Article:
RAHUL GARG | 28 MAY, 2016
NEW DELHI: The Delhi Metro Rail Corporation (DMRC) has courted controversy as a sign board showing an advisory prohibiting “mentally ill persons” from using the capital city’s mass transit system is being circulated on social media.
Along with diseases such as cholera, scarlet fever, chicken pox, mumps, the DMRC instructs that “mentally disturbed persons” shall not travel in the Delhi Metro.
The advisory adds that leprosy patients with a certificate from a registered medical practitioner saying the disease is non-infective, can travel in the metro. It was first spotted at the Hauz Khas metro station.
The advisory has drawn considerable flak from NGOs and civil society organisations doing work on disability rights.
“This is discriminatory and shows Delhi Metro’s ignorance. It is not acceptable at any cost. This has come at a time when the Supreme Court has passed a judgment in favour of an activist with cerebral palsy. He was offloaded from a plane four years ago,” said Naveen Kumar, trustee and psychologist at Manas Foundation, an organisation that works in the field of mental healthcare (a told to HT).
Sunil Kumar Aledia, who runs an NGO called Centre for Holistic Development (CHD), lodged a complaint with the Hauz Khas station controller regarding the advisory.
He told HT, “I was disgusted to see such a poster issued by the Delhi Metro Rail Corporation, which is considered to be a sensitive organisation. How can they discriminate against people on the basis of disease? If they don’t want sick people to board the Metro, then they should shut the stations near hospitals." “This is another example of people being unaware about the ‘mentally disturbed’ condition. If they are concerned about security, then they should know that it is mostly ‘normal persons’ who are violent. I have never seen a ‘mentally disturbed’ person attack someone. Not just on Metro, but discrimination should end everywhere,” Aledia added.
““We as a society must create an environment where everyone has equal rights. You cannot ask someone not to use the Metro just because he is mentally disturbed or carrying some disease. When I complained, the station controller asked me if I would like to travel with an infected person? We need to change this mentality,” he said.
The advisory received considerable attention on social media:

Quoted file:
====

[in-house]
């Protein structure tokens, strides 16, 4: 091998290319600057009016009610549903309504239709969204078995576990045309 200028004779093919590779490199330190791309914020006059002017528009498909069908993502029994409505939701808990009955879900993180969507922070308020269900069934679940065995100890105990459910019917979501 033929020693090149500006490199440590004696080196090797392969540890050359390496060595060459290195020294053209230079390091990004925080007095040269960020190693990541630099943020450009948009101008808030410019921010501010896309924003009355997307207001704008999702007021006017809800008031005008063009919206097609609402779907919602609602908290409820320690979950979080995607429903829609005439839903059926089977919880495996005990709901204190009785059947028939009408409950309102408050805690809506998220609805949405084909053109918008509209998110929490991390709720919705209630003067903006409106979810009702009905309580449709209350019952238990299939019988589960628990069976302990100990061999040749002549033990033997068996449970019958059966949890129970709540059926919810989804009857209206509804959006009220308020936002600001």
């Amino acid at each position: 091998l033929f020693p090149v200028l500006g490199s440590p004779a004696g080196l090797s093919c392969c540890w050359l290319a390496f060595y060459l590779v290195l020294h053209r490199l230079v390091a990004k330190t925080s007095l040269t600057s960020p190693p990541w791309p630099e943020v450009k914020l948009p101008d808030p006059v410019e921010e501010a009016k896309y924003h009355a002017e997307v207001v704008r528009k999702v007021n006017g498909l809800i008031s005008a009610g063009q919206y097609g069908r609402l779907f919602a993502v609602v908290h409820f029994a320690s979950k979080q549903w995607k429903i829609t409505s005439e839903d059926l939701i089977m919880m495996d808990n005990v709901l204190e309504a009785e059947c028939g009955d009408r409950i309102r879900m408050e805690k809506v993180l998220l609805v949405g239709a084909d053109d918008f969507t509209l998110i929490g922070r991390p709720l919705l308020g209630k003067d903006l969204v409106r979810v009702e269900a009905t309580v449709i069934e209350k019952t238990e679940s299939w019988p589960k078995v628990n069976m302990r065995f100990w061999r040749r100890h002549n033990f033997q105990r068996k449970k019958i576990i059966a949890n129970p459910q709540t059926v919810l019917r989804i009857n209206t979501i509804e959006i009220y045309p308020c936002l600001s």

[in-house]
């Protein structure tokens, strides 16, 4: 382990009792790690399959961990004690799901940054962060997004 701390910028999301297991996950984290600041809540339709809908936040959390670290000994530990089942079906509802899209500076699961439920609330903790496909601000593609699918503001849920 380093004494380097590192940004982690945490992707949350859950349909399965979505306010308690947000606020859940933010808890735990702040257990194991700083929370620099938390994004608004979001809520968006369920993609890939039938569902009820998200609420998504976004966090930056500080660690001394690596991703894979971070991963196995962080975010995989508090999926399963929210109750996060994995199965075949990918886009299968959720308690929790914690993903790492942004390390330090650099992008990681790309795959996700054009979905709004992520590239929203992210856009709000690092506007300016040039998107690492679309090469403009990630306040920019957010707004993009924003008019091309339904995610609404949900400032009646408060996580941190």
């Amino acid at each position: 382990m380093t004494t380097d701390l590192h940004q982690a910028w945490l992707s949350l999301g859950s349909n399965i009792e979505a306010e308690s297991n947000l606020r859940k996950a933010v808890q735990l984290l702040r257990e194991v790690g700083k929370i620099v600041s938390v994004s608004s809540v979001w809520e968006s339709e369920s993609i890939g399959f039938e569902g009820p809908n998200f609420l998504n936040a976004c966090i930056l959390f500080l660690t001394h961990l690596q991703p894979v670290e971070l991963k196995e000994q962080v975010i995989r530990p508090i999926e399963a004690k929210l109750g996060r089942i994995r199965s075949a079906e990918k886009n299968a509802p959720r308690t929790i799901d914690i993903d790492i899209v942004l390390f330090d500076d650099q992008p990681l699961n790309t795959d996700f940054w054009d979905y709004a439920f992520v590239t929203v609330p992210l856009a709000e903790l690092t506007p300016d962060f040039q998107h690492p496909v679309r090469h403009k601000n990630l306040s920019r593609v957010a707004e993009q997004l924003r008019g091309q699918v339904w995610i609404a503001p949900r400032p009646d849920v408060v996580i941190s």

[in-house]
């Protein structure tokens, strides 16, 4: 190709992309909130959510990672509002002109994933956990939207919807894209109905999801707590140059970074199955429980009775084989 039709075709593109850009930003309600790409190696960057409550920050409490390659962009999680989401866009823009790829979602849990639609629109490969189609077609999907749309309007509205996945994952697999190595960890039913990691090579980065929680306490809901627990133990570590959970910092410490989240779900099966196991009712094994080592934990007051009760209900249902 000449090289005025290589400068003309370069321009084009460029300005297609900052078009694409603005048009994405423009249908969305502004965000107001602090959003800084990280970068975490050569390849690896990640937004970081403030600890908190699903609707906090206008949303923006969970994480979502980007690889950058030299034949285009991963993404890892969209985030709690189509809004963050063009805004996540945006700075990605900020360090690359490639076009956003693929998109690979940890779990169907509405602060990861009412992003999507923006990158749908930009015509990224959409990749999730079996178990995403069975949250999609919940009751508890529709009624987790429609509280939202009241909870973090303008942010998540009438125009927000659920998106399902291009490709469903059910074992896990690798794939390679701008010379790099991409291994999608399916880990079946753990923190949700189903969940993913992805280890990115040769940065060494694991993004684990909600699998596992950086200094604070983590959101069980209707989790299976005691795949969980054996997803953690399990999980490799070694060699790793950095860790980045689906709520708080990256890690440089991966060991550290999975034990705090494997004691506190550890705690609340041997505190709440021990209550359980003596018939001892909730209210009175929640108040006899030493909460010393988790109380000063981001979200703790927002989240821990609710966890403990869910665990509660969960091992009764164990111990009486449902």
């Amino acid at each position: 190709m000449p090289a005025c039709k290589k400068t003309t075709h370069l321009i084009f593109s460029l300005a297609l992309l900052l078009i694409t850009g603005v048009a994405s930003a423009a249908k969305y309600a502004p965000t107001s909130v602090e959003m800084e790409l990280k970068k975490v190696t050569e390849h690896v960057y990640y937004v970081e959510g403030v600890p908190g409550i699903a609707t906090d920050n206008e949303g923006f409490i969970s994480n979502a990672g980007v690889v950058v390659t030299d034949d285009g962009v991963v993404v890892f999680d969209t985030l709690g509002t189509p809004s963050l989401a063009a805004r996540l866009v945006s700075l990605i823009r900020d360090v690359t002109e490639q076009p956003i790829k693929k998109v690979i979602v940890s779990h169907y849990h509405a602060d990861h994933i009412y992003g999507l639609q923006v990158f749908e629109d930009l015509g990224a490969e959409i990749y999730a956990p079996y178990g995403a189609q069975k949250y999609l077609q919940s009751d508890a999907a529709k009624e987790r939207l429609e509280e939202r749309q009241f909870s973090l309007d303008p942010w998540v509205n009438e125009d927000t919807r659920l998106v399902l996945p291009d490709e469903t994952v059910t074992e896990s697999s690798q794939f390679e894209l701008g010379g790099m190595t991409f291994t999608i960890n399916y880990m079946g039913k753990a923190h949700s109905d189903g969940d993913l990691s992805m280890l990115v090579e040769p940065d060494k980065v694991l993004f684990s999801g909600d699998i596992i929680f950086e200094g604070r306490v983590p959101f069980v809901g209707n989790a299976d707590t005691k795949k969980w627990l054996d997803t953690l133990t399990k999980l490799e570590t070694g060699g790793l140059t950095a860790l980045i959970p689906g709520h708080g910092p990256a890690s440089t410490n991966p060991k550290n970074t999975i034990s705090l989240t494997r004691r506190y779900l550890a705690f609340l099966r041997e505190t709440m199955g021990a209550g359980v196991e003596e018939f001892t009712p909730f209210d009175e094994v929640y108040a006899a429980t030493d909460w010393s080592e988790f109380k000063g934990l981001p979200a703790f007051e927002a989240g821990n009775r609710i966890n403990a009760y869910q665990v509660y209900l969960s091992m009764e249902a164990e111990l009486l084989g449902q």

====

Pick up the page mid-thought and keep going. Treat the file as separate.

In fact, Leprosy Mission India posted a detailed Facebook note that said, “As per Delhi Metro Operations and Maintenance Act, the Delhi Metro Rail Corporation (DMRC) has issued an advisory and displayed it in various metro stations across the city. Among other guidelines, it mentions that people affected by leprosy will be allowed to travel in Delhi metro only if they have a certificate from a registered medical practitioner, stating that they're non-infective.
People affected by leprosy become non-infective, once they take the first dose of Multi-Drug Therapy (MDT), which completely cures leprosy.
However, people with leprosy-related deformities are mistaken to be affected by leprosy (i.e. they can infect others) due to the lack of awareness about the disease, and they can be stigmatised and discriminated against based on this directive, by the DMRC staff/general public. Most people with leprosy-related deformities are those who are cured of leprosy (by taking MDT), but had deformities before taking MDT. The general public is unaware of the fact that such people are non-infective, even though they've leprosy-related deformities.
If DMRC aims to protect the health interests of its clients/commuters, it should educate them on leprosy and it’s facts so that the public misconception about leprosy is removed. An influential body like DMRC, by introducing such policies is unknowingly encouraging discrimination against people affected by leprosy. This cannot be allowed. People affected by leprosy also have equal rights guaranteed by the Constitution of India.”
Officials representing the Delhi Metro, however, did not think the advisory was unwarranted.
“These are old regulations in place as per the Delhi Metro Operations and Maintenance Act. No new rule has been created by the DMRC. Similar rules are also in place at other transport systems,” an official told HT.
(Photo credit: HT)